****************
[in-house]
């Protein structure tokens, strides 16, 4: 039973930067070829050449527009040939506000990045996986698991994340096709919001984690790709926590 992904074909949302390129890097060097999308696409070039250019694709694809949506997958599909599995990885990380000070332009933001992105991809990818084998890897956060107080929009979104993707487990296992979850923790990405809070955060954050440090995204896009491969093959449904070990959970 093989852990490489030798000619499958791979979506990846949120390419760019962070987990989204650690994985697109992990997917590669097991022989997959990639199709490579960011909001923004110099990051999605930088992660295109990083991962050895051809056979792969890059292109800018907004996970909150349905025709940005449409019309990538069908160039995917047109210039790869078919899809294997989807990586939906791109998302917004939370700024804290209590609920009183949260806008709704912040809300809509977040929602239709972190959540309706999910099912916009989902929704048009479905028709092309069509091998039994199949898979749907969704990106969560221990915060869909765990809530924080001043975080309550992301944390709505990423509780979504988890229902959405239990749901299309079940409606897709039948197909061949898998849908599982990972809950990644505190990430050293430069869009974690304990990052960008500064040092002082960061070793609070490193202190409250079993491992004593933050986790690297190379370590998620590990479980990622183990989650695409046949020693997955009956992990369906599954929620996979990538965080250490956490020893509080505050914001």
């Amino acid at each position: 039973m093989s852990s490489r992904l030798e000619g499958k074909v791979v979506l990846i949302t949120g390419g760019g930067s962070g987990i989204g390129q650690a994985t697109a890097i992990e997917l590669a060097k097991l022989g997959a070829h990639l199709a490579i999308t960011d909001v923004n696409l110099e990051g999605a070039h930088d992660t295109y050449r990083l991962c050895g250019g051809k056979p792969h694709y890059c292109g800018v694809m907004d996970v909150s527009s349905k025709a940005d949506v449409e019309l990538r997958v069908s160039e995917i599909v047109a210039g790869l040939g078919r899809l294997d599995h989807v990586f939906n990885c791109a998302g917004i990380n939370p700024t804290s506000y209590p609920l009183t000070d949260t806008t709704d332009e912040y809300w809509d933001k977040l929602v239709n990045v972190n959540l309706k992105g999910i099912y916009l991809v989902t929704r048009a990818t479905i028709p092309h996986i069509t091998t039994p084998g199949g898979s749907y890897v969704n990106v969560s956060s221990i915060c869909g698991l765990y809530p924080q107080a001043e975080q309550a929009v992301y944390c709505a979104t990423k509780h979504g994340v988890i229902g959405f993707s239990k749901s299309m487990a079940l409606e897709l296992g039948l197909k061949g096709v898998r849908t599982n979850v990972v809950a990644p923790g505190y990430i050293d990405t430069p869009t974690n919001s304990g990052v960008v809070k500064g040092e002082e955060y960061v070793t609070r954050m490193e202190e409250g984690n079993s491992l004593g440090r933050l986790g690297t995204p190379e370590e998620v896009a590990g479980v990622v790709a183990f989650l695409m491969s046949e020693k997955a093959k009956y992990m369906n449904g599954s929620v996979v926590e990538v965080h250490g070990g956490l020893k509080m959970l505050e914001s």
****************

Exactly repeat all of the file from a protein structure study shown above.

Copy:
[in-house]
């Protein structure tokens, strides 16, 4: 039973930067070829050449527009040939506000990045996986698991994340096709919001984690790709926590 992904074909949302390129890097060097999308696409070039250019694709694809949506997958599909599995990885990380000070332009933001992105991809990818084998890897956060107080929009979104993707487990296992979850923790990405809070955060954050440090995204896009491969093959449904070990959970 093989852990490489030798000619499958791979979506990846949120390419760019962070987990989204650690994985697109992990997917590669097991022989997959990639199709490579960011909001923004110099990051999605930088992660295109990083991962050895051809056979792969890059292109800018907004996970909150349905025709940005449409019309990538069908160039995917047109210039790869078919899809294997989807990586939906791109998302917004939370700024804290209590609920009183949260806008709704912040809300809509977040929602239709972190959540309706999910099912916009989902929704048009479905028709092309069509091998039994199949898979749907969704990106969560221990915060869909765990809530924080001043975080309550992301944390709505990423509780979504988890229902959405239990749901299309079940409606897709039948197909061949898998849908599982990972809950990644505190990430050293430069869009974690304990990052960008500064040092002082960061070793609070490193202190409250079993491992004593933050986790690297190379370590998620590990479980990622183990989650695409046949020693997955009956992990369906599954929620996979990538965080250490956490020893509080505050914001």
């Amino acid at each position: 039973m093989s852990s490489r992904l030798e000619g499958k074909v791979v979506l990846i949302t949120g390419g760019g930067s962070g987990i989204g390129q650690a994985t697109a890097i992990e997917l590669a060097k097991l022989g997959a070829h990639l199709a490579i999308t960011d909001v923004n696409l110099e990051g999605a070039h930088d992660t295109y050449r990083l991962c050895g250019g051809k056979p792969h694709y890059c292109g800018v694809m907004d996970v909150s527009s349905k025709a940005d949506v449409e019309l990538r997958v069908s160039e995917i599909v047109a210039g790869l040939g078919r899809l294997d599995h989807v990586f939906n990885c791109a998302g917004i990380n939370p700024t804290s506000y209590p609920l009183t000070d949260t806008t709704d332009e912040y809300w809509d933001k977040l929602v239709n990045v972190n959540l309706k992105g999910i099912y916009l991809v989902t929704r048009a990818t479905i028709p092309h996986i069509t091998t039994p084998g199949g898979s749907y890897v969704n990106v969560s956060s221990i915060c869909g698991l765990y809530p924080q107080a001043e975080q309550a929009v992301y944390c709505a979104t990423k509780h979504g994340v988890i229902g959405f993707s239990k749901s299309m487990a079940l409606e897709l296992g039948l197909k061949g096709v898998r849908t599982n979850v990972v809950a990644p923790g505190y990430i050293d990405t430069p869009t974690n919001s304990g990052v960008v809070k500064g040092e002082e955060y960061v070793t609070r954050m490193e202190e409250g984690n079993s491992l004593g440090r933050l986790g690297t995204p190379e370590e998620v896009a590990g479980v990622v790709a183990f989650l695409m491969s046949e020693k997955a093959k009956y992990m369906n449904g599954s929620v996979v926590e990538v965080h250490g070990g956490l020893k509080m959970l505050e914001s």